As a translator with hands-on engineering experience I am very much aware of your audience.

Technical translation

I find it very important to understand what I am translating. If we are talking about an engine or a machine in a factory, I put myself in the place of the engineer or the operator working on it. Would I understand it? If there are problems with the original manual (the source text) I always ask my clients. Nothing is worse than an ambiguous instruction in a manual which is then repeated in all the translated manuals.

Anjo Sterringa, lawyer and linguist

Hands-on engineering experience

I installed and serviced desalinators (watermakers) on large yachts for a marine engineering company. I am familiar with propulsion engines and generator sets, low pressure and high pressure pumps, water treatment and filtration, plumbing fittings and electrical systems – specialising in maritime/nautical. 

I translate and review technical texts from English into Dutch | Dutch into English (and Spanish into Dutch), such as:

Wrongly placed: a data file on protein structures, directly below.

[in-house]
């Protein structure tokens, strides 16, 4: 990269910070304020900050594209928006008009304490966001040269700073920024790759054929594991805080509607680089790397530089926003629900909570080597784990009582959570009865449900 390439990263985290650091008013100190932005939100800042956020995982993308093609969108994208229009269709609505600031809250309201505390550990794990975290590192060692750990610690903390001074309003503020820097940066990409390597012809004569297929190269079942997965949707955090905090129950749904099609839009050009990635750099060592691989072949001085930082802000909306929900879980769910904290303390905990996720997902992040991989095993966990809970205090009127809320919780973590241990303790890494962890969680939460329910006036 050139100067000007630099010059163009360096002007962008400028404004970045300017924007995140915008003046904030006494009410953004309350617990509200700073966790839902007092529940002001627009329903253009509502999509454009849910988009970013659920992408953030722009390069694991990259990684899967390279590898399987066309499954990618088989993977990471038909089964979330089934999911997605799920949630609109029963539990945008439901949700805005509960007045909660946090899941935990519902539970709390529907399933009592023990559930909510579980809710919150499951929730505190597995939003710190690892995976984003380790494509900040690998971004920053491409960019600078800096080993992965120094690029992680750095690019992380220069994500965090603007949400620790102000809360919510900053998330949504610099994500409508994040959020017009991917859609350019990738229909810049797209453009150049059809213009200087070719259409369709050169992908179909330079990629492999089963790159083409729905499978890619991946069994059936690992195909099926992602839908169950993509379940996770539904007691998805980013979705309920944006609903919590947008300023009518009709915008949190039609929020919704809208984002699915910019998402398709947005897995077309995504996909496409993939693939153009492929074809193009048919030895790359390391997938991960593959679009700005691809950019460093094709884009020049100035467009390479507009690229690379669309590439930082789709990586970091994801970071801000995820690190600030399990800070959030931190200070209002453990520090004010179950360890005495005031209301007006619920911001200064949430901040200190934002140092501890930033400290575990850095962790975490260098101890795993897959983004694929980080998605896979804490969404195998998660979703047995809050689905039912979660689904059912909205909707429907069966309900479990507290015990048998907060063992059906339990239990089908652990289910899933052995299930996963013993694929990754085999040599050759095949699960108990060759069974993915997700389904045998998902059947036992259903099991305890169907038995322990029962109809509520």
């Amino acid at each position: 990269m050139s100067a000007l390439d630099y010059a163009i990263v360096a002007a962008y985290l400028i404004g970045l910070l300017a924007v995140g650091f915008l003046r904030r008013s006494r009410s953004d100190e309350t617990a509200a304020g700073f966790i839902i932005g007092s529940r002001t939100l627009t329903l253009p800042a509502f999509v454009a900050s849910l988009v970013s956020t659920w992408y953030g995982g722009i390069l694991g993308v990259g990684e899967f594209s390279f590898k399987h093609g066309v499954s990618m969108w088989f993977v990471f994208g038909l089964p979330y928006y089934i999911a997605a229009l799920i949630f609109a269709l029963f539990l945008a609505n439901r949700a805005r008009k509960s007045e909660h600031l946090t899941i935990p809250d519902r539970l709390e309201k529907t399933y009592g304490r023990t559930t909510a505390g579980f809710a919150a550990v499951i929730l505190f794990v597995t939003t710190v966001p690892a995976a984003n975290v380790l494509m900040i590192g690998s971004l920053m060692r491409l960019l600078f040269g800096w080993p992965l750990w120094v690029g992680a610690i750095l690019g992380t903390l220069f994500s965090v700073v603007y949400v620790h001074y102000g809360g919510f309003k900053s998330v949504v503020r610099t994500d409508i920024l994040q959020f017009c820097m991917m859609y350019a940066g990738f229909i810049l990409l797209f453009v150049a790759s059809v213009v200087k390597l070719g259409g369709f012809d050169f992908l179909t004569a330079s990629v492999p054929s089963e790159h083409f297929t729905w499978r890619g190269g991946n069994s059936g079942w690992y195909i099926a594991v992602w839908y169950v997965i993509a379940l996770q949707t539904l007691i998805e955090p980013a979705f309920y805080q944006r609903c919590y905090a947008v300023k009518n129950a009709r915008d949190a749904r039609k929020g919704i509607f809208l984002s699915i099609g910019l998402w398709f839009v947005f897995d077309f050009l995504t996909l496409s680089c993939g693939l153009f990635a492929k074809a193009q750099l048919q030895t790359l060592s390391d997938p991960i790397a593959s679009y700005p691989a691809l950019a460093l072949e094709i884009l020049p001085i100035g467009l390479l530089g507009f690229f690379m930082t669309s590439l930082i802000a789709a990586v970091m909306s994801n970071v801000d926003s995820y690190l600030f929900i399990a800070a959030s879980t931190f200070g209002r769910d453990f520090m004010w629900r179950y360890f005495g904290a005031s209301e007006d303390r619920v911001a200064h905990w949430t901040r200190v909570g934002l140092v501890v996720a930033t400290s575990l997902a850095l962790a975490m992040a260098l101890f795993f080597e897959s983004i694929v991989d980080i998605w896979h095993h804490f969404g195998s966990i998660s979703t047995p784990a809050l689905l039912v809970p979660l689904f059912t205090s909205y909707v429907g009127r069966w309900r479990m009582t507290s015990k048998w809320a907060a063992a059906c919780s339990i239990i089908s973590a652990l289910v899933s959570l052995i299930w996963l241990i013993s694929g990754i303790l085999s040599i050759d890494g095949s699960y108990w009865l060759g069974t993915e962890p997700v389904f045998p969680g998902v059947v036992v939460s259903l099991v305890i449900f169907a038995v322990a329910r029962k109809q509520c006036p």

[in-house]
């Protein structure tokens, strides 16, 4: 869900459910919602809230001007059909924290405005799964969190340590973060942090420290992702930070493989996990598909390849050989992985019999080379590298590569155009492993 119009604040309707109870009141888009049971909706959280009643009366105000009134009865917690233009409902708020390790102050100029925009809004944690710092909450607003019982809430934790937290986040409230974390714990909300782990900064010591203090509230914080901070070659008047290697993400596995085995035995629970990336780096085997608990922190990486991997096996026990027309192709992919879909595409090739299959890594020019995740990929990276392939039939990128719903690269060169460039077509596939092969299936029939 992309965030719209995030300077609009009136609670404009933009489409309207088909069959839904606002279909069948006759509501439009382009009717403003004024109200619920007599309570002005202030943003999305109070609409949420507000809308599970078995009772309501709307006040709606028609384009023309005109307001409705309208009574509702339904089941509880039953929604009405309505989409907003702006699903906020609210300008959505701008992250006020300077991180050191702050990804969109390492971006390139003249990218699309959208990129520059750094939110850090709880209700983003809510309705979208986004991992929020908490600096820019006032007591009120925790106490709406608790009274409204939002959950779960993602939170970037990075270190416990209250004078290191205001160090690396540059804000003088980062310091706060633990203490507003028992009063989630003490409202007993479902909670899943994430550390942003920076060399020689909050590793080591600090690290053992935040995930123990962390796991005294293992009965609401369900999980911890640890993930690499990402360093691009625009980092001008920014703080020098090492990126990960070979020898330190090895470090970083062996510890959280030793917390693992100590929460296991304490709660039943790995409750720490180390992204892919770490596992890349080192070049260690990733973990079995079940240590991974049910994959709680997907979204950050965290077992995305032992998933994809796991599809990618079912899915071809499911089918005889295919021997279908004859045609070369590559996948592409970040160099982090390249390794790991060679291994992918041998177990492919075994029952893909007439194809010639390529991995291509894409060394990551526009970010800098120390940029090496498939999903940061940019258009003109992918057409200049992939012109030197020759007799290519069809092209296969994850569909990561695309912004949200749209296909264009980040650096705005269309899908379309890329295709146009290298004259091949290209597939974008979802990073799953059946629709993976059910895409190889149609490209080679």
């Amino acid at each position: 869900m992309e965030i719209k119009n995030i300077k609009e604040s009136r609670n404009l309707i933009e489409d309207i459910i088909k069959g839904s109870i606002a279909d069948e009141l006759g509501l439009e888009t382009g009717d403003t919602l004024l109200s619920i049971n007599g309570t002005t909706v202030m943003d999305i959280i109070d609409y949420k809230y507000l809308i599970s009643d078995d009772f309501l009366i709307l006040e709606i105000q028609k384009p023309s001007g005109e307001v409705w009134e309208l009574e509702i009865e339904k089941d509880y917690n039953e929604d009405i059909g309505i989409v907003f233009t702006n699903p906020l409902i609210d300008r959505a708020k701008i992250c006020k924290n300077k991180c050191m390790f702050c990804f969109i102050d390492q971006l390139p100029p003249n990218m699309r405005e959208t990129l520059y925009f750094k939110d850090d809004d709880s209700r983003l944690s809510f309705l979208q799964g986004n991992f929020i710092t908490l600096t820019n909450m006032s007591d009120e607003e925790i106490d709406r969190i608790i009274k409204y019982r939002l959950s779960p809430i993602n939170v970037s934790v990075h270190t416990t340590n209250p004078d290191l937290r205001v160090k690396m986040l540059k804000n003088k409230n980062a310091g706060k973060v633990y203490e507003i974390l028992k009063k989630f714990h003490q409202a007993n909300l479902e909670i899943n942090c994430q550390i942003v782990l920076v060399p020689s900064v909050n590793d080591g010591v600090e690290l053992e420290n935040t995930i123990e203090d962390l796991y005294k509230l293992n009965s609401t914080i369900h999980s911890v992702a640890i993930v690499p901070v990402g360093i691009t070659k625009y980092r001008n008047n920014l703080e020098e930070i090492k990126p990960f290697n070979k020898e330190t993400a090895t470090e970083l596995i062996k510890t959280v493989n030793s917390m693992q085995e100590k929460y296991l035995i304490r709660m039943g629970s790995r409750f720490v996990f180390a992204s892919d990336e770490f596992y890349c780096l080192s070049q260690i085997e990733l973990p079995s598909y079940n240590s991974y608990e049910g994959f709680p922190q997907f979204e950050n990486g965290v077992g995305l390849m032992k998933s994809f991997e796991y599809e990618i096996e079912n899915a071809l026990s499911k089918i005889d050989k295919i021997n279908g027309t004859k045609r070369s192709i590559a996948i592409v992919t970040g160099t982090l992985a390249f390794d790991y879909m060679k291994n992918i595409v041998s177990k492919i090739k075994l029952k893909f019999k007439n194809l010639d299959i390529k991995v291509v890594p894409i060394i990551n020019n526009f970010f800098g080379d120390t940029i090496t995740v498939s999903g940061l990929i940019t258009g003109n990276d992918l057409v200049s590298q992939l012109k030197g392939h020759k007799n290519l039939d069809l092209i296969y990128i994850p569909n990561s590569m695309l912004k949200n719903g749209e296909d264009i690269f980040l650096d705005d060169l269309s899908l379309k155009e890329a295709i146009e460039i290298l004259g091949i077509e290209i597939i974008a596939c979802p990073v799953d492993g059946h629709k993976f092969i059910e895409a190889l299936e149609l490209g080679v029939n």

• Website texts for safety material (firefighting, search and rescue, plant safety)
  • Tender documents for multi-purpose vessels, yacht surveys
  • Training courses for technical staff (oil & gas)
  • Operation and troubleshooting manuals for agricultural machinery, automotive and industrial machines.


An added difficulty in technical translation is consistency throughout the translations. One concept, a specific tool, an engine part, may be correctly translated by four different words. Each manufacturer tends to have its own terminology. Luckily, we have translation memory tools to be able to ensure consistency throughout the translation.

I use both of the most important Translation Memory tools in the market: SDL Studio and MemoQ. With a service subscription I always have the latest version.